Patrice Motsepe, South Africa's only black billionaire and South African President Cyril Ramaphosa's brother-in-law, has apologized for telling U.S. President Donald Trump “Africa loves you” during the World Economic Forum in Davos, Switzerland, last week. A video of Motsepe’s remarks to Trump went viral on social media and sparked outrage from people who disagreed with Motsepe and with him speaking on Africans’ behalf.
In the video, Motsepe can be heard telling Trump during a group dinner: “Africa loves America. Africa loves you. It is very, very important. We want America to do well. We want you to do well. The success of America is the success of the rest of the world.” Trump responds to Motsepe: “You’ve done a great job, thank you very much.”
Trump has not endeared himself to the African continent, especially after calling African countries shithole countries in 2018 and after it emerged that last week he’s considering a proposal to extend travel restrictions to four African countries, including Nigeria.
Additionally, American supremacy has always planted itself firmly on the African continent. Motsepe’s comments drew criticism even amongst South African cabinet ministers, with Finance Minister Tito Mboweni saying the billionaire’s views did not represent those of the government. KwaZulu-Natal province premier Sihle Zikalala said Trump was not a friend of the ruling African National Congress party and that South Africa had nothing to benefit from the U.S. president.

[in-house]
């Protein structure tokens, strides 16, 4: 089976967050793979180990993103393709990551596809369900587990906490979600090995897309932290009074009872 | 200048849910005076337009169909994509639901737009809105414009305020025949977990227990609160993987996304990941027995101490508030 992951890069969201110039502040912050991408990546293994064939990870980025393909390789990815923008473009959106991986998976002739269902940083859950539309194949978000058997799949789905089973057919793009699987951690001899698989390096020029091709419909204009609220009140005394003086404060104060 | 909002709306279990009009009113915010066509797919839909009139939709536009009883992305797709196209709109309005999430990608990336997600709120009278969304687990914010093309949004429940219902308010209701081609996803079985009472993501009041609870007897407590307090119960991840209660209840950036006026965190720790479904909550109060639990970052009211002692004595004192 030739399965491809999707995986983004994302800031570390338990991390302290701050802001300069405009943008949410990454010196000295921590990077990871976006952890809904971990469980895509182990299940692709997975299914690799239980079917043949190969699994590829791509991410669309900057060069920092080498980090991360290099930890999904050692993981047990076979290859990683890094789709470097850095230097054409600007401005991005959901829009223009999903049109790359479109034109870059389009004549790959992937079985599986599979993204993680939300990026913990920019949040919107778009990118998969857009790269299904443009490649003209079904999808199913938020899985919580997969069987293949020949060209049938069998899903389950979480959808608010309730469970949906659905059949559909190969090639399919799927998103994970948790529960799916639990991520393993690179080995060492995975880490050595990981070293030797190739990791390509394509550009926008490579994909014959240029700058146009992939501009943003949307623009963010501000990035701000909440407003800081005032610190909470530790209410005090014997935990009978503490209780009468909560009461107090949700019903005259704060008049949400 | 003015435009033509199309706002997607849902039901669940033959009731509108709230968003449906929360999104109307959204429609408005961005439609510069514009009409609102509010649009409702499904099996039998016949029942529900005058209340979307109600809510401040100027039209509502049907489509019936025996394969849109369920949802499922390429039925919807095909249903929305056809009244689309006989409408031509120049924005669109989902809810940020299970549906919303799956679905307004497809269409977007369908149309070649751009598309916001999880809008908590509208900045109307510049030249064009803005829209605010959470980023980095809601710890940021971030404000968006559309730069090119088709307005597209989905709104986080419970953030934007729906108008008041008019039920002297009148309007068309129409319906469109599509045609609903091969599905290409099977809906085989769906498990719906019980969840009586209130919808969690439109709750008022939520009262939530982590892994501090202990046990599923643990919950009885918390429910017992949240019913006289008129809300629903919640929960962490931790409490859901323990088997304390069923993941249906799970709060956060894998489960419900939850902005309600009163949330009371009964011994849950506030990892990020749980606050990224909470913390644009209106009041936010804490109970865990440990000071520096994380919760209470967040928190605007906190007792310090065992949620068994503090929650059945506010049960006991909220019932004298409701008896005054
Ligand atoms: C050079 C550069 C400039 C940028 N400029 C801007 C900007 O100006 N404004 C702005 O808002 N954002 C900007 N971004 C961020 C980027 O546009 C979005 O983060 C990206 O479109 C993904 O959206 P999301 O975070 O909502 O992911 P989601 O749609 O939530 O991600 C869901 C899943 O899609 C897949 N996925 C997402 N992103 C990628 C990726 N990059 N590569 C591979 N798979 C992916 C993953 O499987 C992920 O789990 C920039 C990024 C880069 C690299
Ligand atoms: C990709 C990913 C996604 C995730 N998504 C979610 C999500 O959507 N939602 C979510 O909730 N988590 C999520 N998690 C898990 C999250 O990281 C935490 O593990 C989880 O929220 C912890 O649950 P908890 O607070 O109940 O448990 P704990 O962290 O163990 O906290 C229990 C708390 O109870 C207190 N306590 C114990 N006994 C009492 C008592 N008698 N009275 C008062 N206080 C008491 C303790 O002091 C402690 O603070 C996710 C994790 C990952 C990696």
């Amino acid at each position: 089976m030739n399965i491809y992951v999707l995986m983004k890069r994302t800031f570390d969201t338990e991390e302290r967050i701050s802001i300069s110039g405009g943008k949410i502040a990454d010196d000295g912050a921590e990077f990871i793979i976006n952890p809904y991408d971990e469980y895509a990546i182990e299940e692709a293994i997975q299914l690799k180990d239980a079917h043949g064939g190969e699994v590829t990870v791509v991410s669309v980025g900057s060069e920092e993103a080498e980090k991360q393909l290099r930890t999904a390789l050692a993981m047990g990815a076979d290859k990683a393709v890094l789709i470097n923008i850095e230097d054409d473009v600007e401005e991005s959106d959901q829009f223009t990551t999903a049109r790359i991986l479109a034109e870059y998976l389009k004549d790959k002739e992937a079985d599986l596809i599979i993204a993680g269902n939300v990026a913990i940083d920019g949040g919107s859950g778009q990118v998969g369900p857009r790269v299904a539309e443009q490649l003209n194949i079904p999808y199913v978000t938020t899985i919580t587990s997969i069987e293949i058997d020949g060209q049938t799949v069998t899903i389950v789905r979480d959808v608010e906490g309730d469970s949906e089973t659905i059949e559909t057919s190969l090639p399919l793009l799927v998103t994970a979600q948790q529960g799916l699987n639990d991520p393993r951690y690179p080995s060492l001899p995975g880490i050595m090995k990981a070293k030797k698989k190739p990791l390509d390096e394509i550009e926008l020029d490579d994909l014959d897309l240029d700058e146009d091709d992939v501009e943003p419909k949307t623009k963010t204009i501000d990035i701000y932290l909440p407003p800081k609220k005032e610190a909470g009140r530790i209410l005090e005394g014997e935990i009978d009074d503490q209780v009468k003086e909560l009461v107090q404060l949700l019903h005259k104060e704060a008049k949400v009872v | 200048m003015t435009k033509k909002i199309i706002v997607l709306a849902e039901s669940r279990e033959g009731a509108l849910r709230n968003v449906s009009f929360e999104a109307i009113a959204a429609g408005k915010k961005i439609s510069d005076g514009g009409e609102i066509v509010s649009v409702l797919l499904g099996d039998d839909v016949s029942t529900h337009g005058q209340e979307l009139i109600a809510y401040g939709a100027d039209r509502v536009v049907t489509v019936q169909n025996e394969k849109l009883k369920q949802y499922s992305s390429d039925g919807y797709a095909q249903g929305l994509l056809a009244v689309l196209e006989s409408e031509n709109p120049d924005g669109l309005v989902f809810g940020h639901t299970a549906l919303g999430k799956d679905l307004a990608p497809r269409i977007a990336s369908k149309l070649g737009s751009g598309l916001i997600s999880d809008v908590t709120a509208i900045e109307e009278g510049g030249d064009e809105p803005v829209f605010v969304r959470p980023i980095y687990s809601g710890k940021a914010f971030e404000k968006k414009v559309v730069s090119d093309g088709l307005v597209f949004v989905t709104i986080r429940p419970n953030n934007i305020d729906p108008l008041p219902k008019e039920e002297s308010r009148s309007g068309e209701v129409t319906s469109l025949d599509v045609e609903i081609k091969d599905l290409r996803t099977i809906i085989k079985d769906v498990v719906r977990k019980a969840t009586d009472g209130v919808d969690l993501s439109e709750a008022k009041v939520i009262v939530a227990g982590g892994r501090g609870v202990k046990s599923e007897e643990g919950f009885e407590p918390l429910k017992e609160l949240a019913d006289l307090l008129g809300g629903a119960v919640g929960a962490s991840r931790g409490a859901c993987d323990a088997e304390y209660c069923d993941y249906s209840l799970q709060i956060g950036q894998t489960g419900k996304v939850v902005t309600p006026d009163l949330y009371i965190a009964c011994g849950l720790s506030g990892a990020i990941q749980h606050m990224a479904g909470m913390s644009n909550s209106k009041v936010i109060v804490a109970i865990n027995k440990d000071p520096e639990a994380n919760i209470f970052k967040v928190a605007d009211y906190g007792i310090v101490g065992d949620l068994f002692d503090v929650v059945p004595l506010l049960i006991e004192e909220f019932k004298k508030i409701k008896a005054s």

In a statement released Tuesday, Motsepe said that the criticism over his remarks had exposed him to different views concerning the matter. "I have a duty to listen to these differing views and would like to apologize. I do not have the right to speak on behalf of anybody except myself," he said.
He added that his remarks were partly aimed at encouraging discussion between the Trump administration and African leaders, "particularly in the context of the increasing feedback from certain American political and business leaders that South Africa and some African countries are anti-America and its political leadership," Motsepe said. "This perception has had an impact on our ability to attract foreign investments and create jobs."
He went on to say, "Africa and America to a very large extent share common values and principles and have a greater mutual interest than the issues or policies on which they disagree or have different views.
It is in the interest of South Africa and the rest of the African continent to build mutually beneficial socio-political, trade, investment and cultural ties between the economies and people of Africa and America and Africa and the world."